Let’s Talk about Jade

The term jade is Spanish in origin and goes back to the Spanish conquest of South America but Jade itself was first known to man about 8,000 years ago.  

A stunning green colour, jade is instantly noticeable and adds a glamourous hint of colour to any piece of jewellery. Popular in the 1920s during the Art Deco time, jade is a timeless stone but one that is not as popular as others.  

What is Jade? 

Jade is type of silicate and is formed of either jadeite or nephrite. These are two distinct materials but look the same and have the same uses. In China, for example, nephrite arrived in the 18th century from Burma, now known as Myanmar, and at that time was the only real jade. Jade is extremely hard (7 on the Mohs hardness scale.) 

What is Jadeite? 

Slowly, the superior qualities of the apple to grass green jadeite, which when polished has a fine orange peel effect, came to be appreciated and its value increased. This light green imperial jade appears reddish when viewed through a Chelsea filter.  

What is Nephrite? 

Nephrite, which is dark green and takes a very smooth polish, was then somewhat forgotten as jadeite became the forefront. Today, both these variants are sold under the name of jade.  

However, jadeite can be worth ten to one hundred times more than nephrite. 

What Colours Can Jade Come In?  

Jade comes in a vast range of colours, green, pink, violet, brown, black and yellows. By far the most prized is jadeite emerald green, which is known as “imperial Jade.”  

Where Does Jade Come From? 

The most expensive jade comes from Burma (Myanmar). Other jadeites come from Mexico, Tibet, California and Japan.  

Nephrite is found in Western Canada most commonly now, although pre 1800s the “mutton fat” yellow-y white nephrite jade was found in a region of China called Hetian, which is in north western China.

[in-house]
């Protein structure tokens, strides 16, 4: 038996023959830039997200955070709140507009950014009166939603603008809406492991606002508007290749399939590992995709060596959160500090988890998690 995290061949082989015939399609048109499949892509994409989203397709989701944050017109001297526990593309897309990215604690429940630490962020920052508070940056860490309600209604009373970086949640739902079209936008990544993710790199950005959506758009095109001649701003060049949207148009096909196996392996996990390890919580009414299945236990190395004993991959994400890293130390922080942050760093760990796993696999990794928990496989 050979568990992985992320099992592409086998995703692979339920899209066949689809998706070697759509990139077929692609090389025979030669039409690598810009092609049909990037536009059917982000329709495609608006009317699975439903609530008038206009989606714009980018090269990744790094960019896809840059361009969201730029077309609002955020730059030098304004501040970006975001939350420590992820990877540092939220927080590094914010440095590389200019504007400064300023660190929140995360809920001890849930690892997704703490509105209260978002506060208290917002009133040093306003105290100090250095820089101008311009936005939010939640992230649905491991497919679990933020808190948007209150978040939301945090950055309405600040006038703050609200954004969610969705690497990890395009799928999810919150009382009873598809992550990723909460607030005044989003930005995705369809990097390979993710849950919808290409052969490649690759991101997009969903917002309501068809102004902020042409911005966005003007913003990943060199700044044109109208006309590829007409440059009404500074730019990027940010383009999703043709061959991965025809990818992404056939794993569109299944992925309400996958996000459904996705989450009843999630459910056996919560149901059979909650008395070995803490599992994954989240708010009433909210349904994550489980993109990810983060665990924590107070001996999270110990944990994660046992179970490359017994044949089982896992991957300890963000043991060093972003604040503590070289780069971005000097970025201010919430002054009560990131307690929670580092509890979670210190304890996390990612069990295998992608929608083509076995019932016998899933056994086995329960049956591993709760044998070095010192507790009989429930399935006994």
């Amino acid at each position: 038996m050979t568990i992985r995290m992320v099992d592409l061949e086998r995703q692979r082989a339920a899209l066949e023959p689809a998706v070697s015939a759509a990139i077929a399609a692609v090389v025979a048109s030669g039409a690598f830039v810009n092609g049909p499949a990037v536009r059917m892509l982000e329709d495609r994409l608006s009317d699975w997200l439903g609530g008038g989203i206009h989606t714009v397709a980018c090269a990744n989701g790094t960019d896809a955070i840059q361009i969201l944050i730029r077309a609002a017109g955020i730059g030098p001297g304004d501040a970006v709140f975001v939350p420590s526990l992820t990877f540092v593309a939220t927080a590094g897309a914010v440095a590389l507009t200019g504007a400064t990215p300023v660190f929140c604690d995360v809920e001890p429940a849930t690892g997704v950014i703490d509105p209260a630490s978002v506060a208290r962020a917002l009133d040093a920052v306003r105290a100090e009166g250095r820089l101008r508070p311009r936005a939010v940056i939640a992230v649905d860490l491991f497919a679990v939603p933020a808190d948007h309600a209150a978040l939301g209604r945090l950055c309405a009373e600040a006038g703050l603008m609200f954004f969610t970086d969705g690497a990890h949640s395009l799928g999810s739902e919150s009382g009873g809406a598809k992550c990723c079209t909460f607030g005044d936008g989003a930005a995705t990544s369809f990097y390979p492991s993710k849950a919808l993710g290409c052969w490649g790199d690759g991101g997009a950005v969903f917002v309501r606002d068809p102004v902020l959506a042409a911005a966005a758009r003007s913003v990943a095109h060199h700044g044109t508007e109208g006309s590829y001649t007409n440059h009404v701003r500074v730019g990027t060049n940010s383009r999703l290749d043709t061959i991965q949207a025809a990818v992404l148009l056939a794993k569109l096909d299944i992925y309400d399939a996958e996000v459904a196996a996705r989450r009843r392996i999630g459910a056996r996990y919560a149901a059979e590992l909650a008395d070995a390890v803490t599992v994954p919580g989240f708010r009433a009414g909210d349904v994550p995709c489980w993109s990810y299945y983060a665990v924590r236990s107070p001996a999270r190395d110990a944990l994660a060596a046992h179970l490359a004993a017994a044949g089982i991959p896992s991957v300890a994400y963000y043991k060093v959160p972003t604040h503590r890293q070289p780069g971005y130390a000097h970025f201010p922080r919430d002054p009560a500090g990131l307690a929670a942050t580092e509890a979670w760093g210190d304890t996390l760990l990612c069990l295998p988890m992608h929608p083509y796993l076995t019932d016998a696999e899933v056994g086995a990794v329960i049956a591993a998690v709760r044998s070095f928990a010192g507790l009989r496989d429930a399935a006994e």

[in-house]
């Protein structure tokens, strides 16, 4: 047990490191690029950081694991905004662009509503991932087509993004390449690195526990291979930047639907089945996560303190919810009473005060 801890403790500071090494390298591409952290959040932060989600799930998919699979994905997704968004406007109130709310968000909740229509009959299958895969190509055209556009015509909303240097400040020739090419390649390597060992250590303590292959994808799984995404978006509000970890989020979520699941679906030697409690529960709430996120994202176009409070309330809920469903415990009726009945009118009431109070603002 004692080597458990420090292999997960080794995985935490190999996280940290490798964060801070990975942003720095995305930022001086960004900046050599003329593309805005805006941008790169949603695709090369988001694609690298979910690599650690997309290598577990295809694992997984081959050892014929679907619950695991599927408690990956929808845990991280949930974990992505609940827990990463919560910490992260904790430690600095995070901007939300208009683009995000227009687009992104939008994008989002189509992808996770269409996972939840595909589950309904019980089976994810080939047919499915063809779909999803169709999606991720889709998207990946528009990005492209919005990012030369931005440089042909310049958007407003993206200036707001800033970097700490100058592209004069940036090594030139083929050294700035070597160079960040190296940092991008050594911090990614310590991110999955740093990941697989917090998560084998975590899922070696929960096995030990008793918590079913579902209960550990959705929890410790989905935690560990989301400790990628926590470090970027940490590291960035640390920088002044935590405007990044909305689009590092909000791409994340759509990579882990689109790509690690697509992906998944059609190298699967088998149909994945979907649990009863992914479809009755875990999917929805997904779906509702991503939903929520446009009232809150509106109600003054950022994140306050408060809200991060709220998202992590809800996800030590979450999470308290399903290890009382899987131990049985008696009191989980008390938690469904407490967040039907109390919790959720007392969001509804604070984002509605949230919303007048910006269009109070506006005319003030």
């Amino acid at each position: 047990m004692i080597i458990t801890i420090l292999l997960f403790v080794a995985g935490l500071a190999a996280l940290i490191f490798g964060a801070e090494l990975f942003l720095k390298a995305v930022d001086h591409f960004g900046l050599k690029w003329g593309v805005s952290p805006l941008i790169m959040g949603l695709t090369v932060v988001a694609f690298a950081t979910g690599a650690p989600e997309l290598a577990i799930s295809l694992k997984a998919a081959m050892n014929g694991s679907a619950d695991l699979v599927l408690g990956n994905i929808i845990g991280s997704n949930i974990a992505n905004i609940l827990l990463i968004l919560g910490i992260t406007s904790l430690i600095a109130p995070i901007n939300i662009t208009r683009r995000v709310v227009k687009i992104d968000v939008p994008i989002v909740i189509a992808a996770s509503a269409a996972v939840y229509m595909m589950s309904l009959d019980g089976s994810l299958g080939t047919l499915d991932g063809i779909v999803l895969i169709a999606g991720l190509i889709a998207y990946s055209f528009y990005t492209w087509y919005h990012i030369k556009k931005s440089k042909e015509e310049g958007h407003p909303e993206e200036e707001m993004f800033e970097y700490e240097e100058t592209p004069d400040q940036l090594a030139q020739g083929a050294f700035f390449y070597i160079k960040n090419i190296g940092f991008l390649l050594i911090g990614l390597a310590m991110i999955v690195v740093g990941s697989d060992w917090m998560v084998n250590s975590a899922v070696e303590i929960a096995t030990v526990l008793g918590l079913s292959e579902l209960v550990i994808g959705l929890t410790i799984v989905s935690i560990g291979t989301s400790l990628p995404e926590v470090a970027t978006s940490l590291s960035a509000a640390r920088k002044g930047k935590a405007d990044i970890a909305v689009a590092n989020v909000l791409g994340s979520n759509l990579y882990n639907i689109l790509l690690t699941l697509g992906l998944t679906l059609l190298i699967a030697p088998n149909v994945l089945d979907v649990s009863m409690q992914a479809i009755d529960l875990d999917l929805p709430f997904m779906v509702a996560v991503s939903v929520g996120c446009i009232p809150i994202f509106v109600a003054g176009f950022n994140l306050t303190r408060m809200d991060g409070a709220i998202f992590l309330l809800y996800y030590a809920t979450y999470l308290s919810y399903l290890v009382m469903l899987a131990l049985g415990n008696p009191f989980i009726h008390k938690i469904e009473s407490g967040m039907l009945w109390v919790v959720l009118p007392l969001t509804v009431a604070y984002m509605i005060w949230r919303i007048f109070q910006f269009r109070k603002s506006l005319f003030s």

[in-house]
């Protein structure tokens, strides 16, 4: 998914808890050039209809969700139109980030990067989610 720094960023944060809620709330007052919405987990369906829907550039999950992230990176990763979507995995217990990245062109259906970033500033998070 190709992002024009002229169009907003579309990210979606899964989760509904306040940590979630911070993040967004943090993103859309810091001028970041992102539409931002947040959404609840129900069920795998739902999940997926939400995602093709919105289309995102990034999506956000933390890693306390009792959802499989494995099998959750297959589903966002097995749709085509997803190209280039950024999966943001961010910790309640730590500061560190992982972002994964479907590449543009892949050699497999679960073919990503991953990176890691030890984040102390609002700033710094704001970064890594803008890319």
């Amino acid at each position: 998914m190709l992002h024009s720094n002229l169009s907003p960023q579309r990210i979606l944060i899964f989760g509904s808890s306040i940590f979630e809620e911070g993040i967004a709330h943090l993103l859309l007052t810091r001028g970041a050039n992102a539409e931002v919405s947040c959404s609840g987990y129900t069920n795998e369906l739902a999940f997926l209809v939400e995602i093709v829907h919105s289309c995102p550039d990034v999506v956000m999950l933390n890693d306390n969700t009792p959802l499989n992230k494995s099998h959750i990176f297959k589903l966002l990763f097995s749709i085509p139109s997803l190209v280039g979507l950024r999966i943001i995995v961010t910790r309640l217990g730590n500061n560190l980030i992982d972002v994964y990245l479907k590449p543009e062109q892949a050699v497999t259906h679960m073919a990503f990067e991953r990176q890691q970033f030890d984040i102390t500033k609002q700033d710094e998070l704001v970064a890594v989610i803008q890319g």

Why is Jade So Expensive? 

A purer, more interrupted jade colour such as Imperial Green or one with a lavender hue will fetch much more value, in the millions on occasion.  

The cultural and spiritual importance of jade in China has kept prices high, as most upper- or middle-class houses in China want to own purer, un-treated jade. Sourced from Burma, Imperial Jade is the most sought-after type of jade in the world. Historically, the Royal Court of China had a standing order for this type of stone, hence where the name Imperial Jade came from.  

Today, jade carries a high value and a large jadeite necklace will fetch many thousands of pounds. 

What Stones Imitate Jade? 

There is a large number of stones that resemble jade, such as chalcedony and the quartzes, which can be confused with jade. It is not easy to produce artificial jade so there is little of it on the market.  

Historical Uses of Jade 

In early times, jade was used for tools, household implements, objets d’art and religious accoutrements. Also, jade has always been used to make jewellery, rings, pendants, bracelets, broaches, and earrings.  

What is the symbolism of jade? 

Jade is believed to bring love to a relationship and then prosperity and happiness, for many giving jade to someone is giving them your love. It holds great standing in Chinese culture and in alternative healing due to it’s holistic properties.